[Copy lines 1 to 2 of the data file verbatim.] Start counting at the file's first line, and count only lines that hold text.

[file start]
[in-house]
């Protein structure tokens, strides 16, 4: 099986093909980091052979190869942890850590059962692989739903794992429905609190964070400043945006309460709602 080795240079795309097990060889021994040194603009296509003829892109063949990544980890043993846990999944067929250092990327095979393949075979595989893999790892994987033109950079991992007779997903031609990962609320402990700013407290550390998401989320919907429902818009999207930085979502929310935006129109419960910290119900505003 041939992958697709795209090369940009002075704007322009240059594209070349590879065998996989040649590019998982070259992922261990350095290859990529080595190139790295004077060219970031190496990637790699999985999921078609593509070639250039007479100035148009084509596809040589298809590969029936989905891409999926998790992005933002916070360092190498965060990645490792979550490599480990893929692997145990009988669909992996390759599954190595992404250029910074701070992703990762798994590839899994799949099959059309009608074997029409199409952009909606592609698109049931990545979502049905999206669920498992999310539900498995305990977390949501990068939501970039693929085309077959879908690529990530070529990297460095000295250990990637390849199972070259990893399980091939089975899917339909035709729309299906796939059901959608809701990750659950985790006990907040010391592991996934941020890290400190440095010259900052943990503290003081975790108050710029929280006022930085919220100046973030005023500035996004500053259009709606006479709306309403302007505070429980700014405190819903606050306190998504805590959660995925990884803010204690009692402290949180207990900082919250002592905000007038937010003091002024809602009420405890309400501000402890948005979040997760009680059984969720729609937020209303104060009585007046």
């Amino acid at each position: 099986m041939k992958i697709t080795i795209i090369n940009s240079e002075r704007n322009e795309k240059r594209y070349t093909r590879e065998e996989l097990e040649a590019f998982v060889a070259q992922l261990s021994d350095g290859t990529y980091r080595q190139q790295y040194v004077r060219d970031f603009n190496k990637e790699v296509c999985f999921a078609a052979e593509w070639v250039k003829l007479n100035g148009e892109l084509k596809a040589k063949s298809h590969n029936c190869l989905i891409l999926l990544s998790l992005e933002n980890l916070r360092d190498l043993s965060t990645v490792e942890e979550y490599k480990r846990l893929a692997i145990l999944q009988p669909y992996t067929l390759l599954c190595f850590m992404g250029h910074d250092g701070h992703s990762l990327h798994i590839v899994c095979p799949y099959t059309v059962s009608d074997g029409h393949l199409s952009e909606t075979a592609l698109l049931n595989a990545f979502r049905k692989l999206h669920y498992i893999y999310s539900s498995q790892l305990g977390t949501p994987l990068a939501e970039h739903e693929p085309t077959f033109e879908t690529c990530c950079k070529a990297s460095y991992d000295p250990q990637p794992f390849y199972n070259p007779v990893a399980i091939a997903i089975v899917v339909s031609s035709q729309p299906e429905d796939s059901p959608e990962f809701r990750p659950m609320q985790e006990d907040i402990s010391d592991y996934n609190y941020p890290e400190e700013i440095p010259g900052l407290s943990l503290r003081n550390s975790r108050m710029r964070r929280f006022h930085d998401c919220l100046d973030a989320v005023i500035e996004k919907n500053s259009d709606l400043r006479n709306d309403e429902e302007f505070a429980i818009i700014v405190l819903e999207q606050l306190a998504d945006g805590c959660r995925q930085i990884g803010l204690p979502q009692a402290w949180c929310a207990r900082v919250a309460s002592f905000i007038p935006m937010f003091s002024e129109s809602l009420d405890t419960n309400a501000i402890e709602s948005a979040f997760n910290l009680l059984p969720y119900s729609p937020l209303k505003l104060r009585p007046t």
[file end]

[in-house]
């Protein structure tokens, strides 16, 4: 099986093909980091052979190869942890850590059962692989739903794992429905609190964070400043945006309460709602 080795240079795309097990060889021994040194603009296509003829892109063949990544980890043993846990999944067929250092990327095979393949075979595989893999790892994987033109950079991992007779997903031609990962609320402990700013407290550390998401989320919907429902818009999207930085979502929310935006129109419960910290119900505003 041939992958697709795209090369940009002075704007322009240059594209070349590879065998996989040649590019998982070259992922261990350095290859990529080595190139790295004077060219970031190496990637790699999985999921078609593509070639250039007479100035148009084509596809040589298809590969029936989905891409999926998790992005933002916070360092190498965060990645490792979550490599480990893929692997145990009988669909992996390759599954190595992404250029910074701070992703990762798994590839899994799949099959059309009608074997029409199409952009909606592609698109049931990545979502049905999206669920498992999310539900498995305990977390949501990068939501970039693929085309077959879908690529990530070529990297460095000295250990990637390849199972070259990893399980091939089975899917339909035709729309299906796939059901959608809701990750659950985790006990907040010391592991996934941020890290400190440095010259900052943990503290003081975790108050710029929280006022930085919220100046973030005023500035996004500053259009709606006479709306309403302007505070429980700014405190819903606050306190998504805590959660995925990884803010204690009692402290949180207990900082919250002592905000007038937010003091002024809602009420405890309400501000402890948005979040997760009680059984969720729609937020209303104060009585007046």